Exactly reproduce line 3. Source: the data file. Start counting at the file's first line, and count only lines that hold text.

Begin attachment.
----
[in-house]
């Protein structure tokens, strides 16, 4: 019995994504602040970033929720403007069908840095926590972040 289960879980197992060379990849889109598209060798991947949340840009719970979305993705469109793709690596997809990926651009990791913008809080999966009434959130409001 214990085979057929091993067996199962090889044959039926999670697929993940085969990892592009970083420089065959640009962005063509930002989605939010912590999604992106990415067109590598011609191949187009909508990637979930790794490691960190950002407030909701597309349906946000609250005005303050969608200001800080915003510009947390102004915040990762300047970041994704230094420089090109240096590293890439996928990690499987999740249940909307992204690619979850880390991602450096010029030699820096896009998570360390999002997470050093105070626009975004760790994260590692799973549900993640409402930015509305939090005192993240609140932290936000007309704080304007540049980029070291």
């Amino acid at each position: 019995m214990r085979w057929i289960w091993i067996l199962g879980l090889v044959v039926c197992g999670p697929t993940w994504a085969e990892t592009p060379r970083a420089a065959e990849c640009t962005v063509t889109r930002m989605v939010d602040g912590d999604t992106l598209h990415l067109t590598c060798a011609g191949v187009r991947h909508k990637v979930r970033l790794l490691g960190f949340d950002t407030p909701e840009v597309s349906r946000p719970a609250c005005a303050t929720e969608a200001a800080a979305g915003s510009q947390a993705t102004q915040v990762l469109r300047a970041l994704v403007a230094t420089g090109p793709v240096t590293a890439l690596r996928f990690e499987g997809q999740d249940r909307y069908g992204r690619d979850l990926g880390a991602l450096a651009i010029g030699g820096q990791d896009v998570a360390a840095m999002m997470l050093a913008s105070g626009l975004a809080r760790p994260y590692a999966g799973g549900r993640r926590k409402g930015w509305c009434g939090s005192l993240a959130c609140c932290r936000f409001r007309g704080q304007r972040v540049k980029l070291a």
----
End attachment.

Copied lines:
């Amino acid at each position: 019995m214990r085979w057929i289960w091993i067996l199962g879980l090889v044959v039926c197992g999670p697929t993940w994504a085969e990892t592009p060379r970083a420089a065959e990849c640009t962005v063509t889109r930002m989605v939010d602040g912590d999604t992106l598209h990415l067109t590598c060798a011609g191949v187009r991947h909508k990637v979930r970033l790794l490691g960190f949340d950002t407030p909701e840009v597309s349906r946000p719970a609250c005005a303050t929720e969608a200001a800080a979305g915003s510009q947390a993705t102004q915040v990762l469109r300047a970041l994704v403007a230094t420089g090109p793709v240096t590293a890439l690596r996928f990690e499987g997809q999740d249940r909307y069908g992204r690619d979850l990926g880390a991602l450096a651009i010029g030699g820096q990791d896009v998570a360390a840095m999002m997470l050093a913008s105070g626009l975004a809080r760790p994260y590692a999966g799973g549900r993640r926590k409402g930015w509305c009434g939090s005192l993240a959130c609140c932290r936000f409001r007309g704080q304007r972040v540049k980029l070291a």